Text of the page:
Change Management - Best Practice or Right Practice?

By Joanne Rinaldi, Senior Consultant, Being Human

The question I am asked most is: “How do I introduce Best Practice Change Management in my organisation when we struggle with the basics?”

It’s tempting to get excited as a change practitioner when networking with industry professionals about the latest and greatest… then we go to back to our organisation and we find ourselves leading change at a basic level.

Don’t be disheartened! The value we add is not always introducing best practice, it’s about understanding best practice so we can tailor and introduce right practices.

Right practice, also known as ‘best fit’ or ‘fit for purpose’, starts with identifying the level of change maturity in your organisation, where it is now and where the opportunities are to progress.  

Here’s a summary of Prosci’s Change Management Maturity Model.

Or to conduct a Maturity Assessment, visit and look for the Audit tool.

Level 1 – Ad hoc or Absent

Level 2 – Isolated Projects

Level 3 – Multiple Projects

Level 4 – Organisational Standards

Level 5 – Organisational Competency

Next, apply these three steps:

Step 1 - What can I learn from Best Practice to increase the effectiveness of Change Management on my project?  Think about these key findings:

  • Sponsor effectiveness – In each of Prosci’s nine global benchmarking studies over 18 years, change leaders ranked active and visible sponsorship as the number one contributor to success.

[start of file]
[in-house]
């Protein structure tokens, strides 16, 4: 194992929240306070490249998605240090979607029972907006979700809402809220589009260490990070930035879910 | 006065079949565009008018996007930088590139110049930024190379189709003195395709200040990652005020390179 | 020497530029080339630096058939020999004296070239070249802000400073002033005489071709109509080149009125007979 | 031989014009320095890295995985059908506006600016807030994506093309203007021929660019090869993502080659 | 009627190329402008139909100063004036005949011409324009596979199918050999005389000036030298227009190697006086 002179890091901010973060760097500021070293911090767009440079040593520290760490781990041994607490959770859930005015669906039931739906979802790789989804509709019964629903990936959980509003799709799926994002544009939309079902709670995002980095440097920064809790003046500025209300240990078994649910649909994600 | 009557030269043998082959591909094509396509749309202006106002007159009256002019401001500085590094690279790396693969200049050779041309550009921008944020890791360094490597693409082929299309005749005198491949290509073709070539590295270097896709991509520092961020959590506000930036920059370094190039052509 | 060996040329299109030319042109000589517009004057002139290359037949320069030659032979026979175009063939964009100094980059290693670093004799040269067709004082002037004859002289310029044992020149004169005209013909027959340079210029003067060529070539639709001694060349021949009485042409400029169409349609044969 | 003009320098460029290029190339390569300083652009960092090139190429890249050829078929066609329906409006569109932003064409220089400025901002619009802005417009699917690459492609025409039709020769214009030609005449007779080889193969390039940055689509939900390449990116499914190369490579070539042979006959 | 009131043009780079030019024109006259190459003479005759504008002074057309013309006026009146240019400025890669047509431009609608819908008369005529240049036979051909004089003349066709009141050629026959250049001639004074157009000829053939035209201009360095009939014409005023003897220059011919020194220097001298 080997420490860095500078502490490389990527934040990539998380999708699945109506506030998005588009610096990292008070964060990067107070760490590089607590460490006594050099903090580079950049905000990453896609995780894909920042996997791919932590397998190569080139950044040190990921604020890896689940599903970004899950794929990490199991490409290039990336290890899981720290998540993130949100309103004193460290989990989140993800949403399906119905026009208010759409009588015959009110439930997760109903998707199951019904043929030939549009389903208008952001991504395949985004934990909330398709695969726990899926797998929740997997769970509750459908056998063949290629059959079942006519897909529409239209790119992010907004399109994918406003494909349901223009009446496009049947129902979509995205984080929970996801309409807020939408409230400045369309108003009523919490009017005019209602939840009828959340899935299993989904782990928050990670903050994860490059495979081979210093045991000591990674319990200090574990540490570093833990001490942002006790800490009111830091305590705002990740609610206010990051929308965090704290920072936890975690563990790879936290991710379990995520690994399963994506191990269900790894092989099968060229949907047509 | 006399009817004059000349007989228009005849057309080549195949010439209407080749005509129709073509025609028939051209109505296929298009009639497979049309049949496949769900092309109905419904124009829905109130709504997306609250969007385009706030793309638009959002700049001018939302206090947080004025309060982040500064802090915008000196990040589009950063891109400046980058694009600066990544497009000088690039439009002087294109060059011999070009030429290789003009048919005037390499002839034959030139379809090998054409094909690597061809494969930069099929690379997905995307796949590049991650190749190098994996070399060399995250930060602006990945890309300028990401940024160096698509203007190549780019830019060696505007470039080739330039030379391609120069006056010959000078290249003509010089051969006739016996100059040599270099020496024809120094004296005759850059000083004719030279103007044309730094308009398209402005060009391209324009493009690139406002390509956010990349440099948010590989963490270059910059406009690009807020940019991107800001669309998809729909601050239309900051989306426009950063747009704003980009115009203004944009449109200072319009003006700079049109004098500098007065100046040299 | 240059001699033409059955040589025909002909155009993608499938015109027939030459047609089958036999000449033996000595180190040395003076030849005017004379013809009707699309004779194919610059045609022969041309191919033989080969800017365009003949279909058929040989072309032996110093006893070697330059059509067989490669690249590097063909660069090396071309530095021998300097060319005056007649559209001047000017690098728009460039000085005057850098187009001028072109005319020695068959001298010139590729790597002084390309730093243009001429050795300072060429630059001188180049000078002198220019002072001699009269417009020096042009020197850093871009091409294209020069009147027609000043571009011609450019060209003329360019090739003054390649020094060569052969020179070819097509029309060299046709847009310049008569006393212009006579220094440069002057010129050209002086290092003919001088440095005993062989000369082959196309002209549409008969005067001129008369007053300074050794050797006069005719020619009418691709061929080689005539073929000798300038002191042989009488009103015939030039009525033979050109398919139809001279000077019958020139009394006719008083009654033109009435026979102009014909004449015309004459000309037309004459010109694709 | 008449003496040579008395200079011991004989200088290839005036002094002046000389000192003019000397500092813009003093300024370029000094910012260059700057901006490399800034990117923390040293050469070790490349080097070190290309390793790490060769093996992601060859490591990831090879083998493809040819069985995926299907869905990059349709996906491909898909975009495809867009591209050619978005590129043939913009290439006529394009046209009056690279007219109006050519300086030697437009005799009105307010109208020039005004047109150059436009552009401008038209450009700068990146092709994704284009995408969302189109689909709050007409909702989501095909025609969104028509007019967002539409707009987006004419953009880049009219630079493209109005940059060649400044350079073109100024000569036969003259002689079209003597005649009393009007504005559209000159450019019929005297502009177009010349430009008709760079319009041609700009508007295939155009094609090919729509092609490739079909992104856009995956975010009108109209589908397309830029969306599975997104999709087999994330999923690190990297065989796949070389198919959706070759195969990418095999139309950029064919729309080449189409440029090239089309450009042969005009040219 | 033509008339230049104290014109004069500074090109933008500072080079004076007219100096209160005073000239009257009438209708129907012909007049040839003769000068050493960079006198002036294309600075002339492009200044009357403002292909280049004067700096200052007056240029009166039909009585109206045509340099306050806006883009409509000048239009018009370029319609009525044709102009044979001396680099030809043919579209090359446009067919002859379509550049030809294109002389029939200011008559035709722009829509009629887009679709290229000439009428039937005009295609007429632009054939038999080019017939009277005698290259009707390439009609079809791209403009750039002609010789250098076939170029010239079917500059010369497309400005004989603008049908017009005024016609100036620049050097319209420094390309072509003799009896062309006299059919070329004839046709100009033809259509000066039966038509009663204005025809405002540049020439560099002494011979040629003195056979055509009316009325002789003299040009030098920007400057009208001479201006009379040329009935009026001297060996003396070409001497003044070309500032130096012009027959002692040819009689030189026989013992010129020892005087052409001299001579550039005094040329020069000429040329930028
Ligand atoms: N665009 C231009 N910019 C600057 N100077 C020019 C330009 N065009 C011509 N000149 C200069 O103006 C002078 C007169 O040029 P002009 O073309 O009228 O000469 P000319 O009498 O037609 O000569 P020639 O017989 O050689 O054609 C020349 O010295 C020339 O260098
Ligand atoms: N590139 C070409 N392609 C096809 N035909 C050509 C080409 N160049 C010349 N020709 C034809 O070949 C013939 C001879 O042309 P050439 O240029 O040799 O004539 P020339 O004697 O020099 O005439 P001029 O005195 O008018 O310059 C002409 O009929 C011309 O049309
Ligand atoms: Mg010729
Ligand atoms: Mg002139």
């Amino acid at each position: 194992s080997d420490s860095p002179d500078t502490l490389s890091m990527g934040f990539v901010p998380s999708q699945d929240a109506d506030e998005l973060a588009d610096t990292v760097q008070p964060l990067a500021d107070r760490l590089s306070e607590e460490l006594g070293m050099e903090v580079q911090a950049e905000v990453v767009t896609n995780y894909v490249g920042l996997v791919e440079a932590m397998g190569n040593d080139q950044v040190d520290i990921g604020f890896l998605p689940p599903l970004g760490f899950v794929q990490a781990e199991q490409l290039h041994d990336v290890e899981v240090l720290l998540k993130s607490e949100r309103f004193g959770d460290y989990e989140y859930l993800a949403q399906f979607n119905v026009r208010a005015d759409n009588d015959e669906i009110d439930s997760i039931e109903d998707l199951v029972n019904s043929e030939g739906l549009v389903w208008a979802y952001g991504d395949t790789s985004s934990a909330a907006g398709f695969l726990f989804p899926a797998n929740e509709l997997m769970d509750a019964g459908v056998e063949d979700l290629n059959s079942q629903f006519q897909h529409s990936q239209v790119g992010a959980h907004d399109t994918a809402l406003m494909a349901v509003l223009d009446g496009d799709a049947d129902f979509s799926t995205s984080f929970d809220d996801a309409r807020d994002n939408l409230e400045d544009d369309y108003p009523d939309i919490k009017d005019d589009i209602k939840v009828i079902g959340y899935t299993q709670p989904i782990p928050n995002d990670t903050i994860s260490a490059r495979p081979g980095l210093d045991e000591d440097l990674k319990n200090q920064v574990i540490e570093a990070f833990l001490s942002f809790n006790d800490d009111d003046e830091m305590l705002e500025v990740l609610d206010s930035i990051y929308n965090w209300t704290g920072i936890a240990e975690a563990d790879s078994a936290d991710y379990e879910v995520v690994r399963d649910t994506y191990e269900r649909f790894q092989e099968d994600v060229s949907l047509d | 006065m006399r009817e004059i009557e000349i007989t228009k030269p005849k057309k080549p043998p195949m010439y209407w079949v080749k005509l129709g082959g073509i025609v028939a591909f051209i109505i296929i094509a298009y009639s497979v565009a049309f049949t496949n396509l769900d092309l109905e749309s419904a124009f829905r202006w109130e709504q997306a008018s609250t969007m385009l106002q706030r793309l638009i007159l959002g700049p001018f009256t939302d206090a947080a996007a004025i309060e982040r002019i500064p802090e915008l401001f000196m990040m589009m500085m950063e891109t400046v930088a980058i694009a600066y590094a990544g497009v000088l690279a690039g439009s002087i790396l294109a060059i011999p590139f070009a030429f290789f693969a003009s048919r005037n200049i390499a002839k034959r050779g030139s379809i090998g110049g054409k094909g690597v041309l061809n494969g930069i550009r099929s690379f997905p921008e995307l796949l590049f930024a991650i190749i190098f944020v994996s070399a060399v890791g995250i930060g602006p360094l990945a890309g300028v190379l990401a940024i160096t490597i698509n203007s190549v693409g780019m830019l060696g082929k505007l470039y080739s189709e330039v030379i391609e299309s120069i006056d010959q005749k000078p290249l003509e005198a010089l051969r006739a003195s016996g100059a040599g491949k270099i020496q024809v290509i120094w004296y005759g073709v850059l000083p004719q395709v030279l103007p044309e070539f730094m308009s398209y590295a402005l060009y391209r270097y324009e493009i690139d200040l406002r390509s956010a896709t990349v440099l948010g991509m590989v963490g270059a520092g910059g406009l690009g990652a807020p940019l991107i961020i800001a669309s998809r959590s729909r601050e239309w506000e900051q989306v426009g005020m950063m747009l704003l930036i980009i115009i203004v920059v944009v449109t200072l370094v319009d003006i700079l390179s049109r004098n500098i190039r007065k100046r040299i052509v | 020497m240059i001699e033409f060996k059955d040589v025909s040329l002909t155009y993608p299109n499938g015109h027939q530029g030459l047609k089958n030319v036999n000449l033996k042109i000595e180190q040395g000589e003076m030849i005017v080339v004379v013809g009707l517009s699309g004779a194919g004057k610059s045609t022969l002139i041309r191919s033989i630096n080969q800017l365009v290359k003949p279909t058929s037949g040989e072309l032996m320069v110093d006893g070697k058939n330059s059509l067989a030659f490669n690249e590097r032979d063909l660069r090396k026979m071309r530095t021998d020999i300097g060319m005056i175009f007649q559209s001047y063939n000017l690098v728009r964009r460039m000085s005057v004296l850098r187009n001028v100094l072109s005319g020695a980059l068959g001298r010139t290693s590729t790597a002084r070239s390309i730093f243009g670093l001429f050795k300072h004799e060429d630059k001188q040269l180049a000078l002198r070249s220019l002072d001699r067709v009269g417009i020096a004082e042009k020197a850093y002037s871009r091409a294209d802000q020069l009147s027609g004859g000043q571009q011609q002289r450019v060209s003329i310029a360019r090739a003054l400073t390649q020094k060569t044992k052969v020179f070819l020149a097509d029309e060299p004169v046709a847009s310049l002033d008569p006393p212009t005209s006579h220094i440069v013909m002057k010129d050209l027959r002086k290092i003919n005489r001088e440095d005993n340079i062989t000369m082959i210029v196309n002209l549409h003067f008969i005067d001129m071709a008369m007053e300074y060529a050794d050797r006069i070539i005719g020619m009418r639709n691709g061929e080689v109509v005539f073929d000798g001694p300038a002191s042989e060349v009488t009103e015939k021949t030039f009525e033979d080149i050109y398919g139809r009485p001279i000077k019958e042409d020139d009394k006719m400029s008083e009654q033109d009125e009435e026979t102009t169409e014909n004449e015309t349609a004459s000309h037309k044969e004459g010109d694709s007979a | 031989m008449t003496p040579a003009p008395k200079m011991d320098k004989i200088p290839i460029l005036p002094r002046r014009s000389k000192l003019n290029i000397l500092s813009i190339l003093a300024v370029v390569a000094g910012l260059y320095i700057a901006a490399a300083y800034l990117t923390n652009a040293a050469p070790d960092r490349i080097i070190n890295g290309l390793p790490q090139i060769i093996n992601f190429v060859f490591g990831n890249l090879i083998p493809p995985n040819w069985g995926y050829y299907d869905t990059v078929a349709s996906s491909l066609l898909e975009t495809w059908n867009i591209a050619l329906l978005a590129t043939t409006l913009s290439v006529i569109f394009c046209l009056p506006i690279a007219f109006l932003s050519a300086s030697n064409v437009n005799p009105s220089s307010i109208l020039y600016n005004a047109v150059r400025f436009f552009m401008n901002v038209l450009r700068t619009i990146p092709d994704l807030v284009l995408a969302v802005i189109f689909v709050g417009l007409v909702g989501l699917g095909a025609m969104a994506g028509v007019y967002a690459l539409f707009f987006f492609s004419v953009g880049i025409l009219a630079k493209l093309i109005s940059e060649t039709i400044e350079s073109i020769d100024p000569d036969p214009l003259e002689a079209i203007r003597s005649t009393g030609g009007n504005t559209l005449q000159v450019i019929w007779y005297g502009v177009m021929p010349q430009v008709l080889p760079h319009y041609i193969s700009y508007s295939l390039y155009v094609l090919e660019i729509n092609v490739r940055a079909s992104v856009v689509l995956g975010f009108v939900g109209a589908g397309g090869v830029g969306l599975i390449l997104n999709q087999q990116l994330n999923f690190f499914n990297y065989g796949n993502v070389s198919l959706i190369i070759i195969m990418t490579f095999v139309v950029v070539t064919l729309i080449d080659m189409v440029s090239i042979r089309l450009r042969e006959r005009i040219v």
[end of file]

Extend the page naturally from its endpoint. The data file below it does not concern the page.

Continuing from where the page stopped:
• Cultural awareness – Culture is crucial and the better we understand our culture the more effective we can be at implementing change. The current 2016 Prosci Best Practices Report shows four ways that cultural awareness influences change management practices.
  • Change agents or champions – leveraging networks to support change implementation in our organisations.
  • Managers – The importance of the manager’s skill set and role in coaching their teams through the transition from current state to future state.

Step 2 – Decide how much time and effort you can invest in one or more of these areas to increase Change Management effectiveness on your project.

For example:

Identify your "small win big gain". I use this approach to make an immediate difference with my change Sponsor by helping them understand the importance of their role and how I would support them.

Step 3 – Celebrate the small wins with acknowledgement, recognition and measurements.   

Never underestimate the power of small wins, as each step in applying effective Change Management is a step forward on the journey of building capability.

For example:

On a project, by recognising the efforts of managers who invested time with their employees to understand the personal impacts of change they we about to experience, we gained a higher level of readiness and participation. Early resistance decreased significantly, validated by our engagement pulse checks.

Wrap up

As change practitioners we are committed to keeping up to date with best practices. But our organisations may not be ready to adopt these approaches because of their current level of Change Management Maturity or capability. So start small and choose the “right fit” to build capability, one activity, one project at a time.  

Remember - small win = big gain!